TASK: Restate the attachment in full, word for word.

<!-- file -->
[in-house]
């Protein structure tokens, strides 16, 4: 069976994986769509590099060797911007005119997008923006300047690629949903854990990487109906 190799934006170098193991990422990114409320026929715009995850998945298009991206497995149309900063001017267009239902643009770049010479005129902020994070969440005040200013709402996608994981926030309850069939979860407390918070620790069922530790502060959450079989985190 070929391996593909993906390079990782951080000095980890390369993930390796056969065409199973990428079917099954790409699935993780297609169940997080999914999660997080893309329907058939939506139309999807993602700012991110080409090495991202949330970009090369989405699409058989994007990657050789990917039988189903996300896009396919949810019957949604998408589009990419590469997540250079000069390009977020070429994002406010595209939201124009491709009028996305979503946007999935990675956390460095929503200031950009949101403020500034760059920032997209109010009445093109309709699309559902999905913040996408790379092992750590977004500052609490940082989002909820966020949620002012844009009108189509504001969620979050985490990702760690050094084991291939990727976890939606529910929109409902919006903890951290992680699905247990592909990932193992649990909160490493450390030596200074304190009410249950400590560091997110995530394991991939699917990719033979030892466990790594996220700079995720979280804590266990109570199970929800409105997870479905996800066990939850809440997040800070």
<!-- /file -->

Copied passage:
[in-house]
């Protein structure tokens, strides 16, 4: 069976994986769509590099060797911007005119997008923006300047690629949903854990990487109906 190799934006170098193991990422990114409320026929715009995850998945298009991206497995149309900063001017267009239902643009770049010479005129902020994070969440005040200013709402996608994981926030309850069939979860407390918070620790069922530790502060959450079989985190 070929391996593909993906390079990782951080000095980890390369993930390796056969065409199973990428079917099954790409699935993780297609169940997080999914999660997080893309329907058939939506139309999807993602700012991110080409090495991202949330970009090369989405699409058989994007990657050789990917039988189903996300896009396919949810019957949604998408589009990419590469997540250079000069390009977020070429994002406010595209939201124009491709009028996305979503946007999935990675956390460095929503200031950009949101403020500034760059920032997209109010009445093109309709699309559902999905913040996408790379092992750590977004500052609490940082989002909820966020949620002012844009009108189509504001969620979050985490990702760690050094084991291939990727976890939606529910929109409902919006903890951290992680699905247990592909990932193992649990909160490493450390030596200074304190009410249950400590560091997110995530394991991939699917990719033979030892466990790594996220700079995720979280804590266990109570199970929800409105997870479905996800066990939850809440997040800070």